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" I had. The eye of man hath not heard, the ear of man hath not seen, man's hand is not able to taste, his tongue to conceive, nor his heart to report, what my dream was. "
The comedies, histories, tragedies and poems of William Shakspere, ed. by C ... - Page 387
by William Shakespeare - 1851
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Acting Shakespeare: For Auditions and Examinations

Frank Barrie - Acting - 2003 - 111 pages
...l was and methought l had - but man is but a patched fool if he will offer to say what methought l had. The eye of man hath not heard, the ear of man...conceive, nor his heart to report, what my dream was. l will get Peter Quince to write a ballad of this dream. lt shall be called 'Bottom's Dream', because...
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Shakespeare Survey: Volume 56, Shakespeare and Comedy: An Annual Survey of ...

Peter Holland - Drama - 2003 - 370 pages
...1960). 18 Cf. Bottom's even more thorough confusion of the senses in his celebrated Pauline parody: 'The eye of man hath not heard, the ear of man hath...conceive, nor his heart to report, what my dream was' (4.1.209-12). (See also my 'John Hart and Bottom "goes but to see a noise"' (forthcoming)). 19 'While...
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Sleep and Dreaming: Scientific Advances and Reconsiderations

Edward F. Pace-Schott, Mark Solms, Mark Blagrove, Stevan Harnad - Medical - 2003 - 360 pages
...definition, being made available only as the individual dreamer desires. In the words of Shakespeare, "The eye of man hath not heard, the ear of man hath...conceive, nor his heart to report, what my dream was" (Shakespeare 1595/ 1986). When we gather to study dreams, we each bring to the table our personal definitions....
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Understanding A Midsummer Night's Dream: A Student Casebook to Issues ...

Faith Nostbakken - Literary Criticism - 2003 - 197 pages
...brings the theological element of dreams into play, too, as he humorously mixes all the senses, saying, "The eye of man hath not heard, the ear of man hath...conceive, nor his heart to report, what my dream was" (4.1.214—17; from 1 Corinthians 2:9). Bottom elicits laughter, but he also offers the possibility...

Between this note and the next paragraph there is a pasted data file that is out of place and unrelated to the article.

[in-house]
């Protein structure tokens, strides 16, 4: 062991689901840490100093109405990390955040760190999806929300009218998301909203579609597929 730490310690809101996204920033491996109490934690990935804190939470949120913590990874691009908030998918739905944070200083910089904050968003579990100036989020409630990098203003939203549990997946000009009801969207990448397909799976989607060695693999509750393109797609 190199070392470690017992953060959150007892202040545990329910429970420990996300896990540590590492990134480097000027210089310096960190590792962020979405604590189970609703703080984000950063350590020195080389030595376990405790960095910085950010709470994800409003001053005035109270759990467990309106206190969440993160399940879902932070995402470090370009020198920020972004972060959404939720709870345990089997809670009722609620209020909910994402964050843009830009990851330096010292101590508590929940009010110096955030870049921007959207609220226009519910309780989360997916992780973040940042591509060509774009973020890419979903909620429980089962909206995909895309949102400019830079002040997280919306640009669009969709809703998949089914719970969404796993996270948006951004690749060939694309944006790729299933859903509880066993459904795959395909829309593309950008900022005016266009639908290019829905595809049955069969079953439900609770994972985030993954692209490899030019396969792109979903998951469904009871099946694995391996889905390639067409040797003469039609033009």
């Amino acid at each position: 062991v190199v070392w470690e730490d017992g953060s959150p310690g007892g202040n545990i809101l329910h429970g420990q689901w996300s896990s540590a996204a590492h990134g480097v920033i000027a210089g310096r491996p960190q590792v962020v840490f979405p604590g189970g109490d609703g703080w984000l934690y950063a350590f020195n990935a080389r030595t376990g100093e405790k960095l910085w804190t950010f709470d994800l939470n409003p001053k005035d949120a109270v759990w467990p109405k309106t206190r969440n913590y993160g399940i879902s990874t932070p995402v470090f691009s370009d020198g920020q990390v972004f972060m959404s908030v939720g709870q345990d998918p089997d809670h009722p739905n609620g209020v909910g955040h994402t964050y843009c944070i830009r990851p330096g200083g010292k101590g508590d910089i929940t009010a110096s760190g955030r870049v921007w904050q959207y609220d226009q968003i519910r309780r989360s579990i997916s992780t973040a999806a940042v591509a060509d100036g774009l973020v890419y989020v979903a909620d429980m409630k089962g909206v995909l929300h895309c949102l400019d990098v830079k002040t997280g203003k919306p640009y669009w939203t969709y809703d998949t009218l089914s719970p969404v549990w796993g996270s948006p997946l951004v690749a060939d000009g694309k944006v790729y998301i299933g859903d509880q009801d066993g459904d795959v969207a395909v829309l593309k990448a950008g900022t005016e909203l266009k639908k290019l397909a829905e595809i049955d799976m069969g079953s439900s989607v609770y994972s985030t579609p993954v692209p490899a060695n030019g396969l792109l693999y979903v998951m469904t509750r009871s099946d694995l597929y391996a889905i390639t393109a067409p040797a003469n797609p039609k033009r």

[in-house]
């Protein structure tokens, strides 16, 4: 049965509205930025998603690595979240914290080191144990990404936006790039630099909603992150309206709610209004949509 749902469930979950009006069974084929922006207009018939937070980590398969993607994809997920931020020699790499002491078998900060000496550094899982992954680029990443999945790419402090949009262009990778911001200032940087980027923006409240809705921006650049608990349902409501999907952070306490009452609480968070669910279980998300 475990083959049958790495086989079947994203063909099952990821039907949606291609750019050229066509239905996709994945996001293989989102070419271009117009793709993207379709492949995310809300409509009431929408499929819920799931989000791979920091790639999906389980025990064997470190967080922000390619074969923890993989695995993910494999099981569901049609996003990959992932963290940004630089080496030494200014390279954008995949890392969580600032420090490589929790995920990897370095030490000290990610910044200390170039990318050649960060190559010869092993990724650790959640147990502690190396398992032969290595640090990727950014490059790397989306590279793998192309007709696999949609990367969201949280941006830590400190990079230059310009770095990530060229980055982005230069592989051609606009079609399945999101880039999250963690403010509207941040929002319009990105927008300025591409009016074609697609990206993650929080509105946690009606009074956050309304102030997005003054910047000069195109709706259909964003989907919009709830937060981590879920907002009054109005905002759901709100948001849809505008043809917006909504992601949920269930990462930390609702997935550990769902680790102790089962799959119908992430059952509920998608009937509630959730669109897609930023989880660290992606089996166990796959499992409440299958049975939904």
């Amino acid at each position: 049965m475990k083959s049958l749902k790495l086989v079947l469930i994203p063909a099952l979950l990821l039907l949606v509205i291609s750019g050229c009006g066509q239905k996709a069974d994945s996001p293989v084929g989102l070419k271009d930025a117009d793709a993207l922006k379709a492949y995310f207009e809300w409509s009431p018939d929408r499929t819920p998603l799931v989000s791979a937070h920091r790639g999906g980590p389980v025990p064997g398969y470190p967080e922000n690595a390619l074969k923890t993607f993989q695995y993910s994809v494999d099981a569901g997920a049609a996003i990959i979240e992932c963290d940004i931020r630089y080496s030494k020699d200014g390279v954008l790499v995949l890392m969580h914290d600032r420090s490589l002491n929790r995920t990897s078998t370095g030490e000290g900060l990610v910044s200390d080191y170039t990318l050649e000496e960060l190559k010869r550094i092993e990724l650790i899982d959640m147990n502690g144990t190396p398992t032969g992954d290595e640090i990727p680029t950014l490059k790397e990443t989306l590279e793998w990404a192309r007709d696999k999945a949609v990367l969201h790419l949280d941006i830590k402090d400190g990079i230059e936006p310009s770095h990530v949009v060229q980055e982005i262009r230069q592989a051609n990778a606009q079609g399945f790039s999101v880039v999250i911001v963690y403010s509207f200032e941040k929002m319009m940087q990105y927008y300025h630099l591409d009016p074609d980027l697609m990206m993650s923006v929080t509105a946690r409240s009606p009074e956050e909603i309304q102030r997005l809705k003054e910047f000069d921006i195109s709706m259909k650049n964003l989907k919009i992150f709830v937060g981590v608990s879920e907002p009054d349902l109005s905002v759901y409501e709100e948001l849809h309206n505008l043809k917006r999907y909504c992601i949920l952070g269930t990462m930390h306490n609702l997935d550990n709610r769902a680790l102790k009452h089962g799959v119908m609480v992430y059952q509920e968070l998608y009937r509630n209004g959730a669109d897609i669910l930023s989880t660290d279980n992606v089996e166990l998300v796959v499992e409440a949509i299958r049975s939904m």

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Will in the World: How Shakespeare Became Shakespeare

Stephen Greenblatt, Stephen Jay Greenblatt - Biography & Autobiography - 2004 - 430 pages
...had a dream past the wit of man to say what dream it was. Man is but an ass if he go about t'expound this dream. Methought I was — there is no man can...conceive, nor his heart to report what my dream was. (4.1.199-207). This is the joke of a decisively secular dramatist, a writer who deftly turned the dream...
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Studying Shakespeare: A Guide to the Plays

Laurie Maguire - Literary Criticism - 2003 - 260 pages
...account of the experience: I have had a dream, past the wit of man to say what dream it was. . . . The eye of man hath not heard, the ear of man hath...conceive, nor his heart to report, what my dream was. (4.1.205-6,211-14) Bottom's speech, with its misaligning of the senses, is a parody of 1 Corinthians...
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Rhetoric and Renaissance Culture

Heinrich F. Plett - Literary Criticism - 2004 - 581 pages
...(190-191). This twofold synaesthesia is a trope that first appeared when Bottom woke up from his dream: The eye of man hath not heard, the ear of man hath...conceive, nor his heart to report, what my dream was. (IV.i.209-212), which is a travesty of St. Paul's Epistle I Corinthians ii.10. The prosopopoeias of...
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The Medieval Mystical Tradition in England: Exeter Symposium VII : Papers ...

Exeter Symposium (2004 : Charney Manor) - History - 2004 - 212 pages
...experience among the fairies, says, 'l have had a dream, past the wit of man to say what dream it was. . . . The eye of man hath not heard, the ear of man hath...conceive, nor his heart to report, what my dream was' (1V.i. 209-10, 214-17). Bottom's lack of awareness about almost anything is comically apparent here,...
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The Artistry of Shakespeare's Prose

Brian Vickers - Literary Criticism - 2004 - 452 pages
...of man to say what dream it was. Man is but an ass if he go about to expound this dream. Methought 1 was - there is no man can tell what. Methought I was,...conceive, nor his heart to report, what my dream was (IV, i, 104 ft) That is Bottom's great moment, and a daring piece of theatre as we teeter on the brink...
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A Midsummer Night's Dream

William Shakespeare - 2005 - 60 pages
...I have had a most rare vision. I have had a dream, past the wit of man to say what dream it was... The eye of man hath not heard, the ear of man hath...what my dream was. I will get Peter Quince to write a ballet of this dream. It shall be called 'Bottom's Dream1 because it hath no bottom; and I will Sing...
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